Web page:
I didn’t see anything in there about grabbing a bag of mixed nuts and shaking it at opponents, but I will double check.
But unless Mayfield bombs on the field in a big game — not F bombs or bad manners just bad interceptions — Mayfield will win the award on Dec. 9 … even though some Heisman voters will spritz the air with freshener, hold their nostrils closed, and click in a vote for Mayfield.
Mayfield will win the vote because we live in a desensitized culture where anything goes. Express Yourself is our national creed. Shameless celebrity wannabe LaVar Ball and the President of the U.S. get into social-media brawls. The U.S. may actually stand for “Useless Selfies.” Everybody is Kung Fu fighting … with words.
We are TMZ Nation.
And whether we admit it or not, we encourage Mayfield’s uncivil ways.
In the aftermath of Mayfield turning to the Kansas sideline to shake his family jewels, ESPN needed about 0.252 seconds to display a “Baker Cam” in the corner of the screen. The cameras tracked Mayfield for a while, just in case he started singing “Super Fly” by Curtis Mayfield on the KU band stand.
And for those who worry about what it would mean to the moral development of America’s impressionable children to give Mayfield this prestigious award … well, I guess we should follow up and check in on the impressionable children to see how they’re doing three years after the Heisman was awarded to Florida State quarterback Jameis Winston after he’d spent the season pushing back against a rape accusation. (The matter was closed after Florida State University agreed to pay $950,000 to settle a lawsuit filed by the former student who made the allegation.)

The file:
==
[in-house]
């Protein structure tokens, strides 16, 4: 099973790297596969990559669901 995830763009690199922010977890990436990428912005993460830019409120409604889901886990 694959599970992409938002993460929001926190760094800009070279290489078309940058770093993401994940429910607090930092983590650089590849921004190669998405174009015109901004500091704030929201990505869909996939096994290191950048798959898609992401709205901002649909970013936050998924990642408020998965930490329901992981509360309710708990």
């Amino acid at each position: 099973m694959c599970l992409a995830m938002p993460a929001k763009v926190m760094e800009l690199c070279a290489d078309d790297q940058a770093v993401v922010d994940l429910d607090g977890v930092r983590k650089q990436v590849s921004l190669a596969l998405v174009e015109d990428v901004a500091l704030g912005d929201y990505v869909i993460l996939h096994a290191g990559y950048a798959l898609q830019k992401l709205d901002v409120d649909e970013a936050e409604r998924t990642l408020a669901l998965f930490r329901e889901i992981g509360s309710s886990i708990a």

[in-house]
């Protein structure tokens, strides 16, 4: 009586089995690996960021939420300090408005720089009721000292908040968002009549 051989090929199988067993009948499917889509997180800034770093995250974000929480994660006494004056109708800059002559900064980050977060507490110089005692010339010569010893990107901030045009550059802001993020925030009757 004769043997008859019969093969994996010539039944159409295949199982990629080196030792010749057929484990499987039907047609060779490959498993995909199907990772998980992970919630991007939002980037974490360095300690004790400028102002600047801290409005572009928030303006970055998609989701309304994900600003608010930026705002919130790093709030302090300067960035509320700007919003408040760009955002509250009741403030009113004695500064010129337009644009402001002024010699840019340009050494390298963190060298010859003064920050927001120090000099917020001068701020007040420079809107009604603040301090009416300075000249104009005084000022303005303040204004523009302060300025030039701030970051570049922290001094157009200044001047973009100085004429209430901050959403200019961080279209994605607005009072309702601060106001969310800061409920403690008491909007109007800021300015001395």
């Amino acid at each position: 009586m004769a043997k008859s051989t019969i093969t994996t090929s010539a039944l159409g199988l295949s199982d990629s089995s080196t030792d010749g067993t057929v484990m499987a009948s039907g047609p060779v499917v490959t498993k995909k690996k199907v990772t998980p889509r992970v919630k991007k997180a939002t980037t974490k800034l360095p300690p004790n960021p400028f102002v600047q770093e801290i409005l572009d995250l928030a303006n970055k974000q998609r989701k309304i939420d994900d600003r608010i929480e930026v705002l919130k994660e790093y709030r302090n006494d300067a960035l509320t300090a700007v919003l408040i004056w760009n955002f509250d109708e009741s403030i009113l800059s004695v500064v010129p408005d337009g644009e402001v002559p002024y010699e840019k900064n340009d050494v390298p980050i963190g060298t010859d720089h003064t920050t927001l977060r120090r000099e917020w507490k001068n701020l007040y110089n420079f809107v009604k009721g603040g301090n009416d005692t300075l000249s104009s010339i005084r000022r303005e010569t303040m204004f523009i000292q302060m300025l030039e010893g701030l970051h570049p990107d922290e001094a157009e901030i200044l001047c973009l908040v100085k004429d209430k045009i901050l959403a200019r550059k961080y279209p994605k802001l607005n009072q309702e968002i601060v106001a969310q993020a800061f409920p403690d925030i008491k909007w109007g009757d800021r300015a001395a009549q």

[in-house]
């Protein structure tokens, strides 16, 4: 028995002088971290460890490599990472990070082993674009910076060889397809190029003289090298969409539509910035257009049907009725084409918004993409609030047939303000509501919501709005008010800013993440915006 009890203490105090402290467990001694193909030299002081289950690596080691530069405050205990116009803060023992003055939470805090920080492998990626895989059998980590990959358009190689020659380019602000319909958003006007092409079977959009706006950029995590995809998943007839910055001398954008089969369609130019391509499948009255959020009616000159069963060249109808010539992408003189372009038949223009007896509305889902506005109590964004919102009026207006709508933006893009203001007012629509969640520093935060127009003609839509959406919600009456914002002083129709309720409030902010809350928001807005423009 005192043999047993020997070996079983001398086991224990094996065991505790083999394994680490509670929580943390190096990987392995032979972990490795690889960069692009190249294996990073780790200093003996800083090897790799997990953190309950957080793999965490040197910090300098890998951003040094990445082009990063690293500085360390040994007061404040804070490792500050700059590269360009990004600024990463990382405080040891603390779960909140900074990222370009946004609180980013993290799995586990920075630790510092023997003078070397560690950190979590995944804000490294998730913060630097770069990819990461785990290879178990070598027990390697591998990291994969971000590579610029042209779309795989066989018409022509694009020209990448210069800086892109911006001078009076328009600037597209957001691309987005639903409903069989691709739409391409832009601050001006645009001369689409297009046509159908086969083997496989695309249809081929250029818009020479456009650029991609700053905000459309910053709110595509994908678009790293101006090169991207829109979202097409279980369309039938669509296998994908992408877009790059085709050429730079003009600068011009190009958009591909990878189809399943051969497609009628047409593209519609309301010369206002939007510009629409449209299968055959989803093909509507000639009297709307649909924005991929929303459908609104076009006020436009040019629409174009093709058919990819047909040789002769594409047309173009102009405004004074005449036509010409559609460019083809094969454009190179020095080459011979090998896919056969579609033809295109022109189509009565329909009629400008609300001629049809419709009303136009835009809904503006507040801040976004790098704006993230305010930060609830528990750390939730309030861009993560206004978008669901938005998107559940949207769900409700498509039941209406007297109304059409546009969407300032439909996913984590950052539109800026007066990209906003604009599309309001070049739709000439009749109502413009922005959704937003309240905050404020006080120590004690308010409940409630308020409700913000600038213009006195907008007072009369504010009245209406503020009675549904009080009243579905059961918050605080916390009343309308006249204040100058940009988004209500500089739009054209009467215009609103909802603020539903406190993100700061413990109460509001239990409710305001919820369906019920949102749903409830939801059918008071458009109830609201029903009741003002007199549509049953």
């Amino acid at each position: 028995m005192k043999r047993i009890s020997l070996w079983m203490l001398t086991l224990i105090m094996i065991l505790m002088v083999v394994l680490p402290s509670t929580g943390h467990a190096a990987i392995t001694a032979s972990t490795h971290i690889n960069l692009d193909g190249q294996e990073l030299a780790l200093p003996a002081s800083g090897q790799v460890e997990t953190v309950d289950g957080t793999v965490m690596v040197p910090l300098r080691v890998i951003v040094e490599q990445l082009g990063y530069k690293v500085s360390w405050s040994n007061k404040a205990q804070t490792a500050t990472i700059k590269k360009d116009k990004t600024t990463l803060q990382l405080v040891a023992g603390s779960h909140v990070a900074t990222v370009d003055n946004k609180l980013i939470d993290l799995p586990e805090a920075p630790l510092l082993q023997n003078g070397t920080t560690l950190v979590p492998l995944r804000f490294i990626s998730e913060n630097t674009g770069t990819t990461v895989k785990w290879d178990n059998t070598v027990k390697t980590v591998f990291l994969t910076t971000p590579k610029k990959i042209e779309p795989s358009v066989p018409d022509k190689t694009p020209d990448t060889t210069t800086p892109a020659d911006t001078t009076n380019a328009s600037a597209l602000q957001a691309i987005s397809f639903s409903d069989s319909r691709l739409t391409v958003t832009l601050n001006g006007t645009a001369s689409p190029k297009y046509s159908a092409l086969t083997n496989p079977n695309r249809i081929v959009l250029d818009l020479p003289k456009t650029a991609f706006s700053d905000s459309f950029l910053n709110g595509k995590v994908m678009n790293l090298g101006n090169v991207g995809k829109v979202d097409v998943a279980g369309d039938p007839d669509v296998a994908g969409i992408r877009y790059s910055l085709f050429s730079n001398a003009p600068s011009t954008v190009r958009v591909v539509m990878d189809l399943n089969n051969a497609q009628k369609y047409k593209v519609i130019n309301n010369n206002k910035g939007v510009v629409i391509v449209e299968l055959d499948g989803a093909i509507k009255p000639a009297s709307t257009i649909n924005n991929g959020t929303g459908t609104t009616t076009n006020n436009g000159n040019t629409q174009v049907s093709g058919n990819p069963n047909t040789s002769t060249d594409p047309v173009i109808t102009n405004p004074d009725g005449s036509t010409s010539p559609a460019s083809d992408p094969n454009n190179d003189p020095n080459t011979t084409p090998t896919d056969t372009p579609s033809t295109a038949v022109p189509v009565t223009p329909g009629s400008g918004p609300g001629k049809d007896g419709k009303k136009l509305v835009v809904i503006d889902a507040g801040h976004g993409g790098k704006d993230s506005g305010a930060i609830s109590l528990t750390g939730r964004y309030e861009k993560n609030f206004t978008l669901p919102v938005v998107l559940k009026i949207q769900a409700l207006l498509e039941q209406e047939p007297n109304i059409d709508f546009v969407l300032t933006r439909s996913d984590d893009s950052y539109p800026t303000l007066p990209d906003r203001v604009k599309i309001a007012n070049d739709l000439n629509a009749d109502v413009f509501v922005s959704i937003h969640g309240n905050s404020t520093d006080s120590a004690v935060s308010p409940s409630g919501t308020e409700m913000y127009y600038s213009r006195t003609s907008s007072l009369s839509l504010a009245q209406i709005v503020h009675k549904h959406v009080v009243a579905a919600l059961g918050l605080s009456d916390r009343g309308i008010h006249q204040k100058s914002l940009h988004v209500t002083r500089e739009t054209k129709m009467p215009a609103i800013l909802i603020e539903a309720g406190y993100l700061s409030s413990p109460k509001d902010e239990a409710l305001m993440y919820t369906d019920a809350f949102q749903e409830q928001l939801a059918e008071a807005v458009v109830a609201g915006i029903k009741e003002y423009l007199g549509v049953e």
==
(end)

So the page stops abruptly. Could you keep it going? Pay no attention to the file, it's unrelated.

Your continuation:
In 2010 your Heisman Trophy winner was Auburn quarterback Cam Newton. He was under NCAA scrutiny because of his father — who was accused of accepting money to steer his son to a certain school. A couple of years earlier, Newton had left the University of Florida because of felony charges filed over a stolen laptop.
Texas A&M’s “Johnny Football” Manziel won the 2012 Heisman despite a storm of negative publicity over his partying habits … and after he’d been arrested, preseason, for throwing punches in a bar fight … with a fake ID in his pants.
Do not fret my dear, dignified people.
By the time the Heisman ceremony appears on your TV screen, ESPN will have taken care of Mayfield’s image-enhancement project. The only question: will ESPN compare Mayfield to Gandhi, Mandela, or Dr. King? I’m putting my five bucks on the Mayfield being likened to the Rev. Billy Graham.
But what about the NFL scouts? With so many warning lights flashing –among other things flashing — will the NFL be wary of Mayfield?
After all, if you’re an NFL team scout, inspecting Mayfield as a potential early first-round draft choice in 2018, you might be thinking: if this hothead can’t control his temper, and freaks out just because three Kansas team captains wouldn’t shake his hand during the pregame coin toss … then how will Baker prevent his brain from baking and exploding during the intensity of an NFL competition? If Mayfield can’t deal with a snub from harmless, hapless, non-threatening Kansas — with its 3-32 record under coach David Beaty — then what will the QB do when expert professional trash-talking NFL players get under his skin?
I don’t know. But this is a league that had no problem drafting Newton No. 1 overall, or Winston No. 1 overall, or making Manziel a first-round pick. Oklahoma running back Joe Mixon was picked by Cincinnati in the second round of the 2017 draft. This, after he’d slugged a young woman in a restaurant and knocked her unconscious.
The NFL would have drafted a member of the Manson family that could run the 40 in 4.43 seconds.
After causing a hullaballoo by planting the OU flag at Ohio State, Mayfield was heralded by one prominent site as the “King of the Internet.” He’s gone viral several times this season.
In today’s culture winning the Heisman is kind of cool and all that, but it’s important for a young guy to remember to strive for something more meaningful: becoming a meme.
Thanks for reading …